As has previously been stated, the homogenous nature of Japanese culture often causes exclusion and prejudice against minority groups. This prejudice is not limited to Asian minority groups and frequently extends to non-Asian groups as well.
This phenomena can be relatively rare in such urban areas as Tokyo and Osaka or especially in tourist areas such as Kyoto and Nara. However, it is more than likely to happen to gaijin travelling and living in more rural areas or areas which tend to draw few tourists.
From my personal experience, if you are a white male in America and have never experienced the type of latent bigotry which so many African-American's encounter on a tragically regular basis, a brief time staying in Japan may be immeasurably helpful in bringing about a change in perception and understanding.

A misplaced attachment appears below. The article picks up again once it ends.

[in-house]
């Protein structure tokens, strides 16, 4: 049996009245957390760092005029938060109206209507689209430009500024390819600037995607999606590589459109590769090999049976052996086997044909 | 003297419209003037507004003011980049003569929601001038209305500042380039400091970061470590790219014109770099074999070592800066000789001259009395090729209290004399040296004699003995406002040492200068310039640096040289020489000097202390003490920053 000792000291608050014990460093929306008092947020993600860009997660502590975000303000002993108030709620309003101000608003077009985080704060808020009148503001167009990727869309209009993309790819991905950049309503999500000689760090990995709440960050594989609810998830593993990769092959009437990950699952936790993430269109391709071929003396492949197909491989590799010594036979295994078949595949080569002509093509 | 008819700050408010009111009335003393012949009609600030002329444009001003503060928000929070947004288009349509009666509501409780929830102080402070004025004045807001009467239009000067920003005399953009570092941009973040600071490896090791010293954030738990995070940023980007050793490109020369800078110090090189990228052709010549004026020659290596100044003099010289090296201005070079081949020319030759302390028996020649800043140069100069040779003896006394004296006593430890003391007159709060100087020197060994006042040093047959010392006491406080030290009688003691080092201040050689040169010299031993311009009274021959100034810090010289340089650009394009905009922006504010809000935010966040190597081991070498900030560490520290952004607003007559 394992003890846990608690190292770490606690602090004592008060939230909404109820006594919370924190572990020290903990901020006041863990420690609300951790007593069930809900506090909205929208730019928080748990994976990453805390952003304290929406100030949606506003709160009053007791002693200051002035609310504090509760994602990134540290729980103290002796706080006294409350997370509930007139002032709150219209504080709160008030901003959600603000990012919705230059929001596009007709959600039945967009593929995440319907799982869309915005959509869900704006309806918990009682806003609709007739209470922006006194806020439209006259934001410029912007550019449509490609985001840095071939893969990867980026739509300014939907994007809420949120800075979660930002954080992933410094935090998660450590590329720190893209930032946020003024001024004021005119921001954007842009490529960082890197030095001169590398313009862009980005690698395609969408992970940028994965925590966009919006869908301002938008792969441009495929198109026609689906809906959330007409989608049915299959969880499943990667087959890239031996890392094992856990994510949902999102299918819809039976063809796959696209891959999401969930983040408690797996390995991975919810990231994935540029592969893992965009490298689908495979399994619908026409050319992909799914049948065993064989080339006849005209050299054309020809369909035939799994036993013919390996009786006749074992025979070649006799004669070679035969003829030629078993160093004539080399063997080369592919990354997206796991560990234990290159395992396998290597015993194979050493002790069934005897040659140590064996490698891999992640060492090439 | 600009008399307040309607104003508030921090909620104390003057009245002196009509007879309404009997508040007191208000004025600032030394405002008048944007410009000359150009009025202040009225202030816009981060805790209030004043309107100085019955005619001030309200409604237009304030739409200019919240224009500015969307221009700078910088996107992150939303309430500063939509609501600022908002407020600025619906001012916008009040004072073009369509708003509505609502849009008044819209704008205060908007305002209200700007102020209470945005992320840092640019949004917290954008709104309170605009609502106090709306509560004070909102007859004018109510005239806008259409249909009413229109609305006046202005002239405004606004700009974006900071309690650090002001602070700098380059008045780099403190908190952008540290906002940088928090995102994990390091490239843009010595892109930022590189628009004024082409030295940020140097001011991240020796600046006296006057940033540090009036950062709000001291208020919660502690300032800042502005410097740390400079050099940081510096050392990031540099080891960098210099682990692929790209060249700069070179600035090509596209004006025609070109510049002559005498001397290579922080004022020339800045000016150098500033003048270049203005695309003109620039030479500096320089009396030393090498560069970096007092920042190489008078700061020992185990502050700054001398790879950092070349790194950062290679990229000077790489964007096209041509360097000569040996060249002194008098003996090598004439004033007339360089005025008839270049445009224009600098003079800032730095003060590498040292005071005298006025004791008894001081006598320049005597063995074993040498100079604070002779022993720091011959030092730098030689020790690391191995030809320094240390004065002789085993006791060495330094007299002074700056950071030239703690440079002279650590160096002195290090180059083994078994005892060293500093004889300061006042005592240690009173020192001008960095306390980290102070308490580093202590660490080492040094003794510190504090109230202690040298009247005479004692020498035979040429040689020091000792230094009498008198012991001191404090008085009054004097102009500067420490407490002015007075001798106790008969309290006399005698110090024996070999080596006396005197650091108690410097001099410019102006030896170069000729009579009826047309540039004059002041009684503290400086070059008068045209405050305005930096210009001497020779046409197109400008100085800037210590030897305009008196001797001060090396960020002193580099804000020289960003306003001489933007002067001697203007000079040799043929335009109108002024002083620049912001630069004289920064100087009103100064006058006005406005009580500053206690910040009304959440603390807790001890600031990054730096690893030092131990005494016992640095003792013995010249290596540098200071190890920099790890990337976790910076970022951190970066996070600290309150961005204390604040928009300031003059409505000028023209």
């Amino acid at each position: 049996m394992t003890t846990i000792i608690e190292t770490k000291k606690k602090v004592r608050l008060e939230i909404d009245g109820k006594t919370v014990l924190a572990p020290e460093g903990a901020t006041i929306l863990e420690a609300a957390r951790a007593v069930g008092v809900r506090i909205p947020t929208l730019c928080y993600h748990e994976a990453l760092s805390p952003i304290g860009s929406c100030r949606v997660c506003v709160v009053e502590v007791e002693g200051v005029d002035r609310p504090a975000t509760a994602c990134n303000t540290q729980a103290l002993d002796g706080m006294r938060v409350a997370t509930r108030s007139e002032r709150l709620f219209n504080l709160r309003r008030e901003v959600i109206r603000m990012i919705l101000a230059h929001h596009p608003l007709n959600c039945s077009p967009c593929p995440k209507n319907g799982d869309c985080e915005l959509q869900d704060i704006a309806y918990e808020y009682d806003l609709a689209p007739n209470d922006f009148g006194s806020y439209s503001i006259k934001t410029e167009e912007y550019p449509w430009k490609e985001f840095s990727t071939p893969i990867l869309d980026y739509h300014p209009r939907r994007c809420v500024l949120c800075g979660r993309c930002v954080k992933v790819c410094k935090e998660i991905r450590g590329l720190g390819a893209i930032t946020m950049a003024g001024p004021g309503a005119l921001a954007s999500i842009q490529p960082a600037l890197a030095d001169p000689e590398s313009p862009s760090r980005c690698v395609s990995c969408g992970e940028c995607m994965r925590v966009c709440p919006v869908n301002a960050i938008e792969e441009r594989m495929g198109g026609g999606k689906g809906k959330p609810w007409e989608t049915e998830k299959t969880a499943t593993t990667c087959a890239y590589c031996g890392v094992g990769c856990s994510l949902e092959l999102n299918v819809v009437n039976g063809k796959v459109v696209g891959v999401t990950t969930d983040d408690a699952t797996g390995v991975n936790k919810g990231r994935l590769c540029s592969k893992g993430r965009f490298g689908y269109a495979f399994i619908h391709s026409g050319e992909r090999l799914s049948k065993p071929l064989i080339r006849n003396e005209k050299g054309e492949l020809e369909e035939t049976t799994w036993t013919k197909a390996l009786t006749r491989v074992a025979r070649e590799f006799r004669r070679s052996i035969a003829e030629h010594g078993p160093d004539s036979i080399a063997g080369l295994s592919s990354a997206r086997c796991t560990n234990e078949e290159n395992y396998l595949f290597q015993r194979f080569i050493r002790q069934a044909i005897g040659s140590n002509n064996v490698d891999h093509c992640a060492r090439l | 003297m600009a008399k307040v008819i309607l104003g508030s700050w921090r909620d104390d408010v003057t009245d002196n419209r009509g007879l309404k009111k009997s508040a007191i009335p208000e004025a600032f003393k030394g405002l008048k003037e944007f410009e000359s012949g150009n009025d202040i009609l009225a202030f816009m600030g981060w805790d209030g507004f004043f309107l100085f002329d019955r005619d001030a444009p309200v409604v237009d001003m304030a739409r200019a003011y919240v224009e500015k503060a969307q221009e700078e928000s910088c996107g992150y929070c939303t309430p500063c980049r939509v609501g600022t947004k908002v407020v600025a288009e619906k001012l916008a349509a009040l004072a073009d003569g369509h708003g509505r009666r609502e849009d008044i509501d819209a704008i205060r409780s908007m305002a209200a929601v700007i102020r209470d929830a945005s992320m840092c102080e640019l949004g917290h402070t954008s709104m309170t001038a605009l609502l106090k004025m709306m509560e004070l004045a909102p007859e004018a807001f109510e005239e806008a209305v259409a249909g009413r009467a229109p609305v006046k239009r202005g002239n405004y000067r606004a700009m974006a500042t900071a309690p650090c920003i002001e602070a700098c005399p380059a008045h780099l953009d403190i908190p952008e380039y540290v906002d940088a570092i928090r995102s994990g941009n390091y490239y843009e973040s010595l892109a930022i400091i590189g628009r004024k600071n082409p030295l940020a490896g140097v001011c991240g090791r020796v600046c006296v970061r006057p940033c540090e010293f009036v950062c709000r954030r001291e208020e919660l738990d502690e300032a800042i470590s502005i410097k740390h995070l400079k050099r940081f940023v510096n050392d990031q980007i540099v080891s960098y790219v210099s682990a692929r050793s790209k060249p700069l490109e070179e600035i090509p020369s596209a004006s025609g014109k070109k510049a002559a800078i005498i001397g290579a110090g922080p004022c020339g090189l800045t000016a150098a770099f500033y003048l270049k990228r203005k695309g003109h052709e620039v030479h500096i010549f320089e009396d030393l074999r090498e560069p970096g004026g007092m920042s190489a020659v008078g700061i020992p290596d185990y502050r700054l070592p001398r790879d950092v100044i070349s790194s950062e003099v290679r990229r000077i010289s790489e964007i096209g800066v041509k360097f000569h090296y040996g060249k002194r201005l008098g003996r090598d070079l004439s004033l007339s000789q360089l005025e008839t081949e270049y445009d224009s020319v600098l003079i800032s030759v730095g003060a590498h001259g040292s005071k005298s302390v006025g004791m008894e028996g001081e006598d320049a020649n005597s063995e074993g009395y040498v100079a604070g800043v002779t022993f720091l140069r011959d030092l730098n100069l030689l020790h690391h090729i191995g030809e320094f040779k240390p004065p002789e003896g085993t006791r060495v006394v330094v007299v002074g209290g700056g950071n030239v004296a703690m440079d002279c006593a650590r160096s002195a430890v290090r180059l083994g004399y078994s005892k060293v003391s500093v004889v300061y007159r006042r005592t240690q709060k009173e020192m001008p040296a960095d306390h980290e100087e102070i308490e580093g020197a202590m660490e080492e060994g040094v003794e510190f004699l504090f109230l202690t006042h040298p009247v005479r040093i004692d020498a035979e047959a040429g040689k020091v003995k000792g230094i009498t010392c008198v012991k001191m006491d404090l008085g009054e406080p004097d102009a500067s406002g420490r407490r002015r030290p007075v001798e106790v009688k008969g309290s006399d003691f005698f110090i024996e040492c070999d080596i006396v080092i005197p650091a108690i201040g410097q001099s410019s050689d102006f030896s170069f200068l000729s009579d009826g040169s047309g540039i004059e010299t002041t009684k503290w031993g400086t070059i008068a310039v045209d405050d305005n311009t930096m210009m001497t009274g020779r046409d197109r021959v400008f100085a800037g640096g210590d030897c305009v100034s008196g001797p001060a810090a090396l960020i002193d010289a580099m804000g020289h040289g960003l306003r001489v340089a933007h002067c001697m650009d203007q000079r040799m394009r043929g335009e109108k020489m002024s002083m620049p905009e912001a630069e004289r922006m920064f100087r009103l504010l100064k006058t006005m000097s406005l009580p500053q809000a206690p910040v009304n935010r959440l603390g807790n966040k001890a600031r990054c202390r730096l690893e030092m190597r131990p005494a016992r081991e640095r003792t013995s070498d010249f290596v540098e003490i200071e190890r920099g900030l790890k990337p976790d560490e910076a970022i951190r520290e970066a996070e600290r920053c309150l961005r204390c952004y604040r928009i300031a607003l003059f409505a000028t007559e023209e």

It may be hard to understand what I am talking about here without personal experience: The first time an old woman crosses the street just to avoid walking on the same side as you...well, needless to say, it can be quite a cold realization. When people cut in front of you in line while the clerk happily serves them first, it will help cement it home. When taxis refuse to take you anywhere because of the color of your skin, you will finally realize that you aren’t in Kansas anymore Toto.
Needless to say, this type of insular attitude is slowly disappearing as Japan becomes a more internationally minded country. But should you be considering locating yourself in a rural or non-urban setting inside Japan...well, you have been warned.